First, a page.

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Decaying demand sees China's ports building empty container mountains

Amid a “very quiet” end-of-year shipping season, empty containers are piling up at Chinese ports.

According to Alice Tang, China-Europe land transport planner at ITS Cargo, there has been a complete reversal of the severe equipment shortages of last year’s pandemic-induced cargo boom.

“Empty containers are piling up at ports including Guangzhou, Yantian, and Shekou,” she told The Loadstar.

“Some say they are already piling up on roads, while others say 90% of box spaces are occupied. Trailer drivers used to bring loaded containers to the terminal and pick up empty containers for the next load. Now, most of the drivers no longer pick up empty containers because there is no ‘next shipment’. “Last year, forwarders were standing in a queue for the whole night to fight for an empty container, and joking that containers were probably worth more than their weight in gold.”

Ms Tang said Q4 had been “very quiet” and rates were “so low”, compared with 2021.

“We’ve been quoted $1,550 per feu from Shanghai to Gdansk, and less than $1,000 per teu for other China-Europe lanes. Lots of people are coming to ask me whether we have goods to ship.”

According to Linerlytica, freight rates from the Far East to Europe, the Middle East and Africa have continued their downward spiral and suffered the sharpest falls last week, amid “volume weakness across all tradelanes”.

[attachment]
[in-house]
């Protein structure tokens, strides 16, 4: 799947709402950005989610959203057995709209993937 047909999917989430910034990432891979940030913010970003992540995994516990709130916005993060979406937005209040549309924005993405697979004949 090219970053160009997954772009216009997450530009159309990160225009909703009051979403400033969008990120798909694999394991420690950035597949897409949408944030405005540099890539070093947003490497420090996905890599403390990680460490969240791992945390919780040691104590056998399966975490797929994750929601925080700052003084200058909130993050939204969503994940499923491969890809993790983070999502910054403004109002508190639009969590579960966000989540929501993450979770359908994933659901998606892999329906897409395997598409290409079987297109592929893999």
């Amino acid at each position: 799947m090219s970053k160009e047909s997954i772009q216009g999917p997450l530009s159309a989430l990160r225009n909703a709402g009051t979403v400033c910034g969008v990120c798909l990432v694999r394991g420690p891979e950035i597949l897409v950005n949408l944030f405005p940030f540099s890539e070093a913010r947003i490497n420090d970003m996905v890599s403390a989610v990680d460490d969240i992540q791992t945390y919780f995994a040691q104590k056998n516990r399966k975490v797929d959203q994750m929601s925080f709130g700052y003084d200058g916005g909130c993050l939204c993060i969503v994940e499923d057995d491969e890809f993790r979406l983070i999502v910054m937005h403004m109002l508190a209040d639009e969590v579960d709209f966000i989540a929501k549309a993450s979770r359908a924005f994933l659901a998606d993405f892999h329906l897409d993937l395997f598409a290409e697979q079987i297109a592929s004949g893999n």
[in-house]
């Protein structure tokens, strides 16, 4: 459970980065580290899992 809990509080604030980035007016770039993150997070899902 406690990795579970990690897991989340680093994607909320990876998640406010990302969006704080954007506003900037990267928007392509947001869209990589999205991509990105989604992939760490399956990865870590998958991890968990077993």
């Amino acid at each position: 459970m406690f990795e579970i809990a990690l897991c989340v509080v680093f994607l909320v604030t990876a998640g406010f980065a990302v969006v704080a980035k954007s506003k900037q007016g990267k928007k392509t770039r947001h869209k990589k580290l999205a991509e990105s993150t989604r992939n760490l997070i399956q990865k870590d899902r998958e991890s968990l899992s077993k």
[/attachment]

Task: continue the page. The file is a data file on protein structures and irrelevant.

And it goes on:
The analyst added: “Carriers are pushing for a new round of general rate increases in December, but they are unlikely to succeed if surplus capacity is not removed. Contract rates for the 2023 season appear certain to fall by as much as 80%, as they mirror the drop in spot rates. The SCFI is already down by 73%, year on year.

“Although charter rates appear to have settled over the past week, there is still excess supply, with an abundance of sublet units available from carriers that are stuck with surplus tonnage. More ships to enter lay-up have appeared, with Matson and Pasha already mothballing their ships.”

Meanwhile, Ms Tang said congestion at European warehouses was also a challenge, explaining: “For e-commerce goods, unloading is hard as there are limited available slots in EU warehouses. They’re all full, as retailers increased stock earlier in the year because they were afraid of disruptions and delays.

“But now they cannot sell it all, as consumers reduced spending on shopping this year. Even Q1 next year may not be good.”

Credit The Loadstar By Sam Whelan

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